Home' Scoop Homes and Art : SHA 31 Summer 2011 Contents 124 HOMES & ART SUMMER 2011
Homes & interiors
Redgate Beach | Cot tage industry
Architect Craig Steere talks about the home.
How would you describe the style of this
home? I would say it combines a semi-industrial,
contemporary take on the archetypal Australian
cottage. It is a part of the Australian vernacular.
What was the biggest splurge on this project?
Probably the roofing material. We could have
gone for a more cost-effective Colorbond
material, but then we wouldn’t have been able
to achieve the folded, free-flowing profile, so it
was worth the money.
What is your favourite feature of the home?
It would have to be the master bedroom.
I always migrate to this space when I visit the
home. I love the way it perches over the sheer
drop so it seems like it’s floating, and its aspect
to the valley and the ranges beyond. It is a pretty
and calming space.
Why did you choose such raw materials?
For a number of reasons, but mainly the
environmental aspects – in that the roof didn’t
have to be painted and there were no floor
coverings – their durability on a coastal landscape,
low maintenance and the cost-effectiveness.
How did you ensure it blended with the natural
landscape? I think the colour of the roofing material,
being a dark grey/green, blends with the foliage
of the bush and trees. The wings of the home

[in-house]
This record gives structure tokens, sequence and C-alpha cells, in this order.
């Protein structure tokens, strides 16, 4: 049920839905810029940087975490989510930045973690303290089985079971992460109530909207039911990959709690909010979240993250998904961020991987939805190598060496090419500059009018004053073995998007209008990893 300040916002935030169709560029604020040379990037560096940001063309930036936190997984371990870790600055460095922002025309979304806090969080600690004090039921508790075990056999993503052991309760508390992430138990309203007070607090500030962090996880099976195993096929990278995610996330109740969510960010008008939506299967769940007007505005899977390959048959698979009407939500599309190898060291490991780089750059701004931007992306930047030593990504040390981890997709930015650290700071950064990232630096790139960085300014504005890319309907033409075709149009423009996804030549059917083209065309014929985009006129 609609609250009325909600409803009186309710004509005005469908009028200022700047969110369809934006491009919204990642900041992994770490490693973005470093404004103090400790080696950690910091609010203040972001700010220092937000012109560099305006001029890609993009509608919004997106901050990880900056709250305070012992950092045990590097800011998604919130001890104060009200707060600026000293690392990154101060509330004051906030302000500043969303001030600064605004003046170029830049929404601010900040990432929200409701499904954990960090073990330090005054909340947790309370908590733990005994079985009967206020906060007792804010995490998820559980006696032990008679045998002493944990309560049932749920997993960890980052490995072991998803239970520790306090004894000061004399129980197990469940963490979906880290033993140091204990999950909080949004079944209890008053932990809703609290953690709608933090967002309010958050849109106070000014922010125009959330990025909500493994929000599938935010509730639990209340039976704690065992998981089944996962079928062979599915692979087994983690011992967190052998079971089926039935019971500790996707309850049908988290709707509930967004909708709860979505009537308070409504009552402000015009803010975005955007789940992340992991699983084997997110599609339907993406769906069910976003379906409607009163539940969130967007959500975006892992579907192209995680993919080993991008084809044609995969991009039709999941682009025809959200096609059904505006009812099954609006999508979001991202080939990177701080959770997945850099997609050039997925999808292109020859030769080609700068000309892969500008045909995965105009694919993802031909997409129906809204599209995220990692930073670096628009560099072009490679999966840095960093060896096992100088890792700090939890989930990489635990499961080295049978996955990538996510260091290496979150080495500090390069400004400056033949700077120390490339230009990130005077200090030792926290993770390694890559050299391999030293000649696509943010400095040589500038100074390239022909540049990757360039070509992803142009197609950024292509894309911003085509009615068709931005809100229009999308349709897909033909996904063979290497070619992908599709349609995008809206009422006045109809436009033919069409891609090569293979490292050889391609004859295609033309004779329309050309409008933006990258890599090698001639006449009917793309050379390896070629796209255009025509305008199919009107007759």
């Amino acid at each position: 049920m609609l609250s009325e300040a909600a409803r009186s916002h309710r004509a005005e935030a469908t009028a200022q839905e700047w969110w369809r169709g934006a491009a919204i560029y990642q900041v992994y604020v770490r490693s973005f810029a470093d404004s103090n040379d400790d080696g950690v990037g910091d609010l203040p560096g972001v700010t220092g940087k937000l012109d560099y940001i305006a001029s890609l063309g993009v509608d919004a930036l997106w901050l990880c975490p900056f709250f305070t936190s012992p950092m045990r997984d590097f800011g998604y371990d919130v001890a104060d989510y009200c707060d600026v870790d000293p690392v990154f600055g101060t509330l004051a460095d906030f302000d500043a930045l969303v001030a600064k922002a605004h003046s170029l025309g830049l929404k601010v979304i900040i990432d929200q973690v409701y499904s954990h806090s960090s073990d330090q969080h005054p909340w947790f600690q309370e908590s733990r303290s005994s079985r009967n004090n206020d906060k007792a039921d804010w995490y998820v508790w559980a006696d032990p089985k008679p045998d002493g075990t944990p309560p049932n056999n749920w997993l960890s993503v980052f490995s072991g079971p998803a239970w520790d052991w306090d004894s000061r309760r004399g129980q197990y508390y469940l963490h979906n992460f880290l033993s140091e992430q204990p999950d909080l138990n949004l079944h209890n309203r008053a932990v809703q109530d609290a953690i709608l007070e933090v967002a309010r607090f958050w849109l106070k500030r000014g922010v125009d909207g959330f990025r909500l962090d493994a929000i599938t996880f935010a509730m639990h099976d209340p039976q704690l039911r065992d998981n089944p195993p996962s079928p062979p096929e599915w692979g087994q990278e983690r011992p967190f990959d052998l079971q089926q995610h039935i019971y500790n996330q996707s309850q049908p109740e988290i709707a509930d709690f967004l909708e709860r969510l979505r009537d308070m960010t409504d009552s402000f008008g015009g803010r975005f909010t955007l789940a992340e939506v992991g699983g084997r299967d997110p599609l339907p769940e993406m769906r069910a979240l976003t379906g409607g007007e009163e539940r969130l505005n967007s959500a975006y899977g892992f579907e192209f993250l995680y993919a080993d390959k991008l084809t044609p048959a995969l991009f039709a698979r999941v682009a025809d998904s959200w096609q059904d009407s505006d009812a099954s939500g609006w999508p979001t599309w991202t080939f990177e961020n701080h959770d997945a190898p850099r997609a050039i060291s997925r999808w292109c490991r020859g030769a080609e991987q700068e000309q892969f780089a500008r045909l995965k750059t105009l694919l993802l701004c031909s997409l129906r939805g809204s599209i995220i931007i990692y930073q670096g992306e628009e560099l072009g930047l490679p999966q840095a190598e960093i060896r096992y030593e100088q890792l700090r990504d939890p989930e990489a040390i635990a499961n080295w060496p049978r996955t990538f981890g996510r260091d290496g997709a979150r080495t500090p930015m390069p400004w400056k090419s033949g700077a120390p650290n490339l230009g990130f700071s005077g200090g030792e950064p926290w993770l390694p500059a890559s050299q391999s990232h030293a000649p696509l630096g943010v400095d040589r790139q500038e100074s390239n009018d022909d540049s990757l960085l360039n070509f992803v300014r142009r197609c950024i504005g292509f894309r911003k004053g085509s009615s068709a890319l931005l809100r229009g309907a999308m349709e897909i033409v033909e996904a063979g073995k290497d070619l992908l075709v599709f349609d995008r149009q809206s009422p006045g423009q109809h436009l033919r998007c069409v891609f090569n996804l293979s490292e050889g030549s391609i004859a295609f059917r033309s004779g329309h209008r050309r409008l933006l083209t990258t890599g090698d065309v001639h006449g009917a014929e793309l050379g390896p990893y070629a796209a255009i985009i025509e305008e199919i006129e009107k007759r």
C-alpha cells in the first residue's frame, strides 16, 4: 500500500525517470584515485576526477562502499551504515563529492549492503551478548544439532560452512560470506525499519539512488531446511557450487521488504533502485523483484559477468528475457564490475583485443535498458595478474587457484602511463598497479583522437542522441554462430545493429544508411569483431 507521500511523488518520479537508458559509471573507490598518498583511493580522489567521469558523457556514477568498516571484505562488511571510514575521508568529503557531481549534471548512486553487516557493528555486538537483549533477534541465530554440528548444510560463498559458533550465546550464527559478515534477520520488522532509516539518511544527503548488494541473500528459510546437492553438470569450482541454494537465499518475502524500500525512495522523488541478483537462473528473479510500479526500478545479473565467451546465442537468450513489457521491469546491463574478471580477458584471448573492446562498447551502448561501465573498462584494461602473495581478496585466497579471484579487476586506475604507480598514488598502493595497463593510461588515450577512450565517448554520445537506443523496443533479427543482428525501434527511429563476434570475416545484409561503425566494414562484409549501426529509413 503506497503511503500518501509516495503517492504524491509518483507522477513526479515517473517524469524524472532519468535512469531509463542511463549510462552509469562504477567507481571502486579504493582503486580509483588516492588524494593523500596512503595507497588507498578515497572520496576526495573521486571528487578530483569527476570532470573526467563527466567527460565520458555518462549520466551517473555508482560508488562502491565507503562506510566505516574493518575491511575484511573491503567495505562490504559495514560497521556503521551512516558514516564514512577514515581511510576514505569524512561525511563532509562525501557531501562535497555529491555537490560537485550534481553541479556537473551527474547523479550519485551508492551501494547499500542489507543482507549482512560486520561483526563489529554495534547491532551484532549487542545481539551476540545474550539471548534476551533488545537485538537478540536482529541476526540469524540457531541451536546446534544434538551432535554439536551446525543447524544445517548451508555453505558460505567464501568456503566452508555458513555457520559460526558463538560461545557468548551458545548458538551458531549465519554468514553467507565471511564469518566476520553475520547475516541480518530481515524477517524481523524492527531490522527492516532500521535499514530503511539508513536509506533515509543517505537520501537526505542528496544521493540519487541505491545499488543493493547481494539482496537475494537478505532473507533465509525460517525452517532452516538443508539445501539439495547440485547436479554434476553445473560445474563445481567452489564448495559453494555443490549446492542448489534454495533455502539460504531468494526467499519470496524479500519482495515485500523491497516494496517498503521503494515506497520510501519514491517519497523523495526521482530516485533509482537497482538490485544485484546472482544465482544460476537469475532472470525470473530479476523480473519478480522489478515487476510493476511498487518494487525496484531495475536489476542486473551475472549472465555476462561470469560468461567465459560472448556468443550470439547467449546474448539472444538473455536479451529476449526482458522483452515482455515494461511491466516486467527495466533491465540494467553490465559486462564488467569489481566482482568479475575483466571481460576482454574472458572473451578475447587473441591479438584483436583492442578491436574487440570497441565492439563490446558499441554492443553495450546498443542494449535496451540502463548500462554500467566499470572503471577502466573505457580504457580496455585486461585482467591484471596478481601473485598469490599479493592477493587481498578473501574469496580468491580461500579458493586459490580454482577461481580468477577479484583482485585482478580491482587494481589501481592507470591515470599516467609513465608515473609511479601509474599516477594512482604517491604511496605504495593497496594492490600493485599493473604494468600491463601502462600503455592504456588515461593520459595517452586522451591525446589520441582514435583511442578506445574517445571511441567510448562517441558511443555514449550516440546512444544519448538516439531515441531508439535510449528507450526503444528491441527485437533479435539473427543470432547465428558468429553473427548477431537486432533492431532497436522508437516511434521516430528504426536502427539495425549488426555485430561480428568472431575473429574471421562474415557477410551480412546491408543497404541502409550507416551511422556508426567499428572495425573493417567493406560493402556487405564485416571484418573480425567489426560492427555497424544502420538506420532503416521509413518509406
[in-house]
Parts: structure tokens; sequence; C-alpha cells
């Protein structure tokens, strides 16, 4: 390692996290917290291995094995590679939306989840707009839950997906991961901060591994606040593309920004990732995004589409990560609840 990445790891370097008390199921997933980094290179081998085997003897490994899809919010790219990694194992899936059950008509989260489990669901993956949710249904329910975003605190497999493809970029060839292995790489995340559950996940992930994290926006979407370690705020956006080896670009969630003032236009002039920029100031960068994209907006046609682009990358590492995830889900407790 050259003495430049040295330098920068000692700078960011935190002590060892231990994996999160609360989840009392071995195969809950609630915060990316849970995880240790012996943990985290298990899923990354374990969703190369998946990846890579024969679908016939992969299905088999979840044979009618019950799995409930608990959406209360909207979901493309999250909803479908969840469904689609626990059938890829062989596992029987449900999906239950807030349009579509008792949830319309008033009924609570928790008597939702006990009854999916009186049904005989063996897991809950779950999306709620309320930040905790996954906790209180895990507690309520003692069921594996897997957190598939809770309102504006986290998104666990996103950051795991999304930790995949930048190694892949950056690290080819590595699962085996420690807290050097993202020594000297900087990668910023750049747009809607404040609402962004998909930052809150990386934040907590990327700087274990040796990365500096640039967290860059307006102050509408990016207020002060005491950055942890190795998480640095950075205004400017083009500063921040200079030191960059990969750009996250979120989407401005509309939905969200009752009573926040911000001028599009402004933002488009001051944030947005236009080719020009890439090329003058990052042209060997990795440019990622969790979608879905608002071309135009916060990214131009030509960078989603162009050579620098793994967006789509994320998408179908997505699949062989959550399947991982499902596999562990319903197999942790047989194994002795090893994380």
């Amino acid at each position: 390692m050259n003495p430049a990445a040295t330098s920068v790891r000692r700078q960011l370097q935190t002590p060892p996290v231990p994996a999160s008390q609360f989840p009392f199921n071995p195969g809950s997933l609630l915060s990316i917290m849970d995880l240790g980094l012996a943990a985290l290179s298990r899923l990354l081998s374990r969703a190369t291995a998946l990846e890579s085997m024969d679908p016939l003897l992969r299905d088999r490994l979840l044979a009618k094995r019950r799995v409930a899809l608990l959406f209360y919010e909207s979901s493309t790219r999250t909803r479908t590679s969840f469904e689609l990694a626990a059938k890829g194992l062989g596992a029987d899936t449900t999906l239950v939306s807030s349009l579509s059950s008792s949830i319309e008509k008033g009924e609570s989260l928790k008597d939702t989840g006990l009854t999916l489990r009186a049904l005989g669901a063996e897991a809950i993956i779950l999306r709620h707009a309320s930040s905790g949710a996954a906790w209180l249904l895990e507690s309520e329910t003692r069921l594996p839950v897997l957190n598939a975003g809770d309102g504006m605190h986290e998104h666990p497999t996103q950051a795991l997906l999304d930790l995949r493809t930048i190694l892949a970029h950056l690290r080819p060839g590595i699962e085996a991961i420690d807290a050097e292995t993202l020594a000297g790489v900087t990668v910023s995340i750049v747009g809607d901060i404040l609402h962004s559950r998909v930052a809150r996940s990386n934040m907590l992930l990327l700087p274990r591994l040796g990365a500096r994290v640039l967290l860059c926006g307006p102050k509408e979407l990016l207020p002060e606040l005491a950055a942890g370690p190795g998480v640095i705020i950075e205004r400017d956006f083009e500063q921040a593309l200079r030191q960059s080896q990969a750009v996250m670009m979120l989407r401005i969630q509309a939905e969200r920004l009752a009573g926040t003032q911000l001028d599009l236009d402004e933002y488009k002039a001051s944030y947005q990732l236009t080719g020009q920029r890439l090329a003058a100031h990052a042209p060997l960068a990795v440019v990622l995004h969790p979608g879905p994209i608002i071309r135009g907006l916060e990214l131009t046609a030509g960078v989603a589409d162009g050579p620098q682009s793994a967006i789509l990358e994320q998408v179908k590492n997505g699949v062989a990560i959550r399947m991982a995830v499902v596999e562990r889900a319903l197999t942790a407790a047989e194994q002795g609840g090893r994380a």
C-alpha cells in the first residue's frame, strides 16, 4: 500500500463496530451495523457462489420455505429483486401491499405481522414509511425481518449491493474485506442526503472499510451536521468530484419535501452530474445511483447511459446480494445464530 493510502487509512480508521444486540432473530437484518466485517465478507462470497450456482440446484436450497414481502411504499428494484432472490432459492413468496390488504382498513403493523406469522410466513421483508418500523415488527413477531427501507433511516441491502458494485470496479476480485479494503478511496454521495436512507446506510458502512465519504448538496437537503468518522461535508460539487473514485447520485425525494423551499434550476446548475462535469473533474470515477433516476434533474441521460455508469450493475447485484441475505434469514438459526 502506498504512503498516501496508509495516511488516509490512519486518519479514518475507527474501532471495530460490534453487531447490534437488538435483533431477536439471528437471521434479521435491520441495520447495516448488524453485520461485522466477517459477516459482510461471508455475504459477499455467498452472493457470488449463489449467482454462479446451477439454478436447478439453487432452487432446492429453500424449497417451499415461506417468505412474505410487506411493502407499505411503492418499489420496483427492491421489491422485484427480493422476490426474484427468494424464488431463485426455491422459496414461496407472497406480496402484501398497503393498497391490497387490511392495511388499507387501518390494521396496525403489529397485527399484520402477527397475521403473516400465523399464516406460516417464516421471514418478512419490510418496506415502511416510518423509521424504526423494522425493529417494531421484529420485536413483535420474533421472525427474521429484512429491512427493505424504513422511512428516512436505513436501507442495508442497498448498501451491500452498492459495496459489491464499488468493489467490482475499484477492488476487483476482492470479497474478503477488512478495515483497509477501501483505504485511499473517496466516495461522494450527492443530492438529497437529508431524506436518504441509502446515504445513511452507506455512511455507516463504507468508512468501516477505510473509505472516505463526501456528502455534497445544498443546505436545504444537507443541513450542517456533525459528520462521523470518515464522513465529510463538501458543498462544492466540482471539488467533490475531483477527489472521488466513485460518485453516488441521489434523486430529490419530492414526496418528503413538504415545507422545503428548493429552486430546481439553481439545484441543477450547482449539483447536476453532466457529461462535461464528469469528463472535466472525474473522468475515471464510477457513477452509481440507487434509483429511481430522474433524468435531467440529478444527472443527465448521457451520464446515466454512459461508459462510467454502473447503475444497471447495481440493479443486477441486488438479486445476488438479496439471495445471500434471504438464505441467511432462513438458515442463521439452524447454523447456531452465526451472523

also spread out across the site through the natural
vegetation, and by keeping it single-storey it doesn’t
intrude on the space.
STOCKISTS Craig Steere A rc hitects (08) 9380 4662
www.craigsteerearchitects.com.au Denis Poor Building
Services 0428 913 864 Caesarstone (08) 944 6 6700 Busselton
Cabinetmakers (08) 9752 3455, busseltoncabinets.com.au
Richard’s Electrical (08) 9384 5800, Richards.com.au BlueScope
Lysaght (08) 9454 1100, lysaght.c om Freedom Furntiure Mya ree
1300 135 588, freedom.com.au Meleah Farrell meleahfarrell.com.au
That being the case, Lucy and David
decided it was best to go ahead with the
whole project in one go.
The main living spine is off the entry,
where cabinetwork shows the back of
the kitchen. The children’s and g uest
wing runs north-south, and has three
bedrooms and two bathrooms, with the
main suite to the south-west, accessed
through a study nook.
In keeping with the low-maintenance
brief, the building materials were
all selected for their durability and
environmental pri nciples. They combine
to create a simple industrial palette, which
responds to the colours and textures of
the site itself.
“Funnily enough, the home is actually
a very kiddie-friendly home, which
wasn’t on the original brief,” reveals
Lucy, “but the concrete floors and the
tough materials have made it into a very
“I think we ticked all the boxes,” Craig
adds. “We have given them something to
enjoy and appreciate.”
OUTDOOR HALLWAYS (bel ow) were
created so that the owners could access
the living areas from the bedrooms without
getting their feet dirty. The stainless steel
screens can be pushed out of the way on
rolling tracks. Meanwhile, the STEEL ROOF
(bottom) folds down over the side of the
building’s outer walls to act as a protection
from the harsh coastal elements.
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